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The value of feedback: Part One - why you need to give and get it

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In the first instalment of a two-part blog Lead Content Designer Leyla Kee-McParlin explains how feedback is essential to self-development, and explores how you can give and receive feedback in the most productive and sensitive ways.

Hi, I’m Leyla. I’m a Lead Content Designer at Defra. I lead, direct, and help our amazing community of content designers in anything they need, from resolving problems and developing future projects, to simply listening to things and offering an attentive ear.

What is feedback?

I’m obsessed with feedback. I love giving it. I love getting it. I think that’s because it helps you continuously reflect on and challenge things in pursuit of positive outcomes, whether that’s higher quality work or developing yourself.

‘Feedback’ in a work environment is basically information given to someone that is used as a basis for their improvement. It’s the foundation of their self-awareness. It can range from the general to the specific, but it should always relate to the person. You should only ever offer feedback to benefit someone, or help them learn something beneficial. It must be factual, constructive, and objective.

Eric Ries, the author of ‘The Lean Startup’, calls feedback “the engine of growth” – the core of your personal iteration cycle. Every new piece of feedback is a chance to improve. He tells us to think of feedback like “fine-tuning an engine... a recalibration”, and just like what happens with your car, what you put in it can accelerate things.

In this case, feedback speeds up your development. It can help you:

  • feel motivated and leap into action
  • reach your goals and support your objectives
  • overcome your problems and worries
  • feel inspired, acknowledged, valued, and respected

Feedback can be scheduled, such as during one-to-ones, monthly team sessions aligned to goals, or performance reviews. It can also be unscheduled, like during a coffee break. Whether it’s scheduled or unscheduled, one thing is sure: timing is everything.

A well-timed piece of feedback can affect huge personal and professional change. On the other hand, a badly timed piece of feedback could seriously derail a person’s development at work and leave a lasting negative effect that stays with them for the rest of their career.

People sitting at a desk, with a mug and a laptop visible, one person writing in a notebook.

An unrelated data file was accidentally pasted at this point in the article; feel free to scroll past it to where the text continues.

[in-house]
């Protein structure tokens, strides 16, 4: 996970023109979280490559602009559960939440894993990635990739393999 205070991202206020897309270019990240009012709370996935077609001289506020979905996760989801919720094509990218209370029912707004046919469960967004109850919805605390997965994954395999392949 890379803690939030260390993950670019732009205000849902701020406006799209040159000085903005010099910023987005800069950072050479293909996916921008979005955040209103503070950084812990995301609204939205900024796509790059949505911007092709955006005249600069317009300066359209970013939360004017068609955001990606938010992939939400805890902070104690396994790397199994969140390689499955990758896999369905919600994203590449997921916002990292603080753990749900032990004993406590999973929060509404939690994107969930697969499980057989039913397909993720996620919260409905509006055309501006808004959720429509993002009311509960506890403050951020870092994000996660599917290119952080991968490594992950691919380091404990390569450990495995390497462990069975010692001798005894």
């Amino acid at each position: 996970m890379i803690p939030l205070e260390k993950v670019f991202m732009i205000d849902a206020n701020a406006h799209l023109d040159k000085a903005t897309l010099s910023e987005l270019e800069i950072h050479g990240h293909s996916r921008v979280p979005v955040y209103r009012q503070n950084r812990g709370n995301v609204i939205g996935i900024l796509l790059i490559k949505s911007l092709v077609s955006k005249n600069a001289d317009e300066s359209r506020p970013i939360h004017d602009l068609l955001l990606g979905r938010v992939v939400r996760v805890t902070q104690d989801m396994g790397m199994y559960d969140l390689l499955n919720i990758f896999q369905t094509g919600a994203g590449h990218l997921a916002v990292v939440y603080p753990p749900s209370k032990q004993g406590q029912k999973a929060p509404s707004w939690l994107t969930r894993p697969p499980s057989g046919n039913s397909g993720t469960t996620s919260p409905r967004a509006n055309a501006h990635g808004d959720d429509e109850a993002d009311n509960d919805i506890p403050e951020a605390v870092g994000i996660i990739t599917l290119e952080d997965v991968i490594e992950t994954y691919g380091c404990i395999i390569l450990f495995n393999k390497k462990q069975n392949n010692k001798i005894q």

Praise and criticism: why you need to give and get both

Feedback is most often associated with criticism due to how and when people use it. In the workplace, people think praise can be rare and forget that this is an important type of feedback. I want to tell you that praise and criticism are like shampoo and conditioner. You need both.

Praise reinforces good things, raises self-awareness, and encourages progress. It’s a chance to give someone a piece of honest and sincere appreciation, as well as model some important values. You can make that person feel important.

Criticism helps us see what can get better. You’ll learn more from your critics than you will from your fans. Adam Grant, the author of ‘Think Again’, says “strong people engage critics and make themselves stronger. Weak people silence their critics and make themselves weaker.”

Whatever you do, don’t dodge the issue

When people get tough feedback, their default response can be to avoid those critics and drop them from their circles or networks. I want to tell you now – do not do this. There’s lots of evidence that performance suffers when this happens, as well as openness and inclusiveness.

If you shy away from giving someone feedback, they may think that you’re withholding your views from them or worse, that you think something really negative about them. You end up putting pressure on yourself to hold it in and resolve the matter in other ways. A workplace environment without feedback discourages positive risk or even worse, creates a community who fears feedback.

Organisations handle feedback in many ways. The Pentagon and the White House apparently have so-called ‘murder boards. These are feedback panels designed to stir up conflict and enlist tough committees to challenge plans and people. Google have the ‘X Team’, who rapidly evaluate everything, carry out assessments and rethink proposals.

I’m not recommending that you put together your own ‘murder boards’ or ‘X Team’. In fact, gradual progress can be better than bold experimentation. If you want to see some real change, do small things in your team or function, rather than overwhelm yourself with overzealous organisational ambition.

In Part Two, Leyla will share her top tips for giving and receiving feedback and the things you can do if you want to explore this topic further.

Leyla Kee-McParlin is Lead Content Designer at Defra. Follow @TheRealLeyla on Twitter.

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